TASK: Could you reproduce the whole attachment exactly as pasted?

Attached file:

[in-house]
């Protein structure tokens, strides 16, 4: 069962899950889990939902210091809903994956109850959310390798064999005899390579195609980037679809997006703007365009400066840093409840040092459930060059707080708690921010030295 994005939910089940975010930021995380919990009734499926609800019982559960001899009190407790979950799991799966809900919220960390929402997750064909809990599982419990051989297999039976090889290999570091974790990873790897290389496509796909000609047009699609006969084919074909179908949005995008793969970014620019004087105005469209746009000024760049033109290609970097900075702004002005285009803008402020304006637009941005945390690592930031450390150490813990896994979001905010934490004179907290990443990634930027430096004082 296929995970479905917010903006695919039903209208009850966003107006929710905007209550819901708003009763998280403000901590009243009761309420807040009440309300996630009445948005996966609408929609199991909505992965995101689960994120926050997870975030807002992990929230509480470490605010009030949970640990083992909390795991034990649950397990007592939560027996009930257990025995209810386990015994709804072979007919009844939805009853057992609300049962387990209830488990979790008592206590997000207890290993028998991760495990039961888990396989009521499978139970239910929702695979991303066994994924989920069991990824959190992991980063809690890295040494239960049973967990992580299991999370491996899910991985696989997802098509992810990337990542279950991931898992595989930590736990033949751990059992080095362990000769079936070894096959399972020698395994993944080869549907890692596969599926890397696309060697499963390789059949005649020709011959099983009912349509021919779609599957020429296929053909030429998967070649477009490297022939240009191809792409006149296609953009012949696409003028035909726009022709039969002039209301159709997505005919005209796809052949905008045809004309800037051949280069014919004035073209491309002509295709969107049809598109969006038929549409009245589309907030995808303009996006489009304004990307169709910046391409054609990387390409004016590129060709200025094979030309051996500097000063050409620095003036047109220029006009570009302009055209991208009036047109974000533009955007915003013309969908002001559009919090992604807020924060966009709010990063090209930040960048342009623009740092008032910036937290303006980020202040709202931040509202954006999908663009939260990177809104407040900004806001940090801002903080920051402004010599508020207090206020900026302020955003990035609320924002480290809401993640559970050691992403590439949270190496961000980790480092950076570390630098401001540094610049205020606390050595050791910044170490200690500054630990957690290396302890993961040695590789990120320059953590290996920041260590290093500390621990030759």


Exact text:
[in-house]
């Protein structure tokens, strides 16, 4: 069962899950889990939902210091809903994956109850959310390798064999005899390579195609980037679809997006703007365009400066840093409840040092459930060059707080708690921010030295 994005939910089940975010930021995380919990009734499926609800019982559960001899009190407790979950799991799966809900919220960390929402997750064909809990599982419990051989297999039976090889290999570091974790990873790897290389496509796909000609047009699609006969084919074909179908949005995008793969970014620019004087105005469209746009000024760049033109290609970097900075702004002005285009803008402020304006637009941005945390690592930031450390150490813990896994979001905010934490004179907290990443990634930027430096004082 296929995970479905917010903006695919039903209208009850966003107006929710905007209550819901708003009763998280403000901590009243009761309420807040009440309300996630009445948005996966609408929609199991909505992965995101689960994120926050997870975030807002992990929230509480470490605010009030949970640990083992909390795991034990649950397990007592939560027996009930257990025995209810386990015994709804072979007919009844939805009853057992609300049962387990209830488990979790008592206590997000207890290993028998991760495990039961888990396989009521499978139970239910929702695979991303066994994924989920069991990824959190992991980063809690890295040494239960049973967990992580299991999370491996899910991985696989997802098509992810990337990542279950991931898992595989930590736990033949751990059992080095362990000769079936070894096959399972020698395994993944080869549907890692596969599926890397696309060697499963390789059949005649020709011959099983009912349509021919779609599957020429296929053909030429998967070649477009490297022939240009191809792409006149296609953009012949696409003028035909726009022709039969002039209301159709997505005919005209796809052949905008045809004309800037051949280069014919004035073209491309002509295709969107049809598109969006038929549409009245589309907030995808303009996006489009304004990307169709910046391409054609990387390409004016590129060709200025094979030309051996500097000063050409620095003036047109220029006009570009302009055209991208009036047109974000533009955007915003013309969908002001559009919090992604807020924060966009709010990063090209930040960048342009623009740092008032910036937290303006980020202040709202931040509202954006999908663009939260990177809104407040900004806001940090801002903080920051402004010599508020207090206020900026302020955003990035609320924002480290809401993640559970050691992403590439949270190496961000980790480092950076570390630098401001540094610049205020606390050595050791910044170490200690500054630990957690290396302890993961040695590789990120320059953590290996920041260590290093500390621990030759």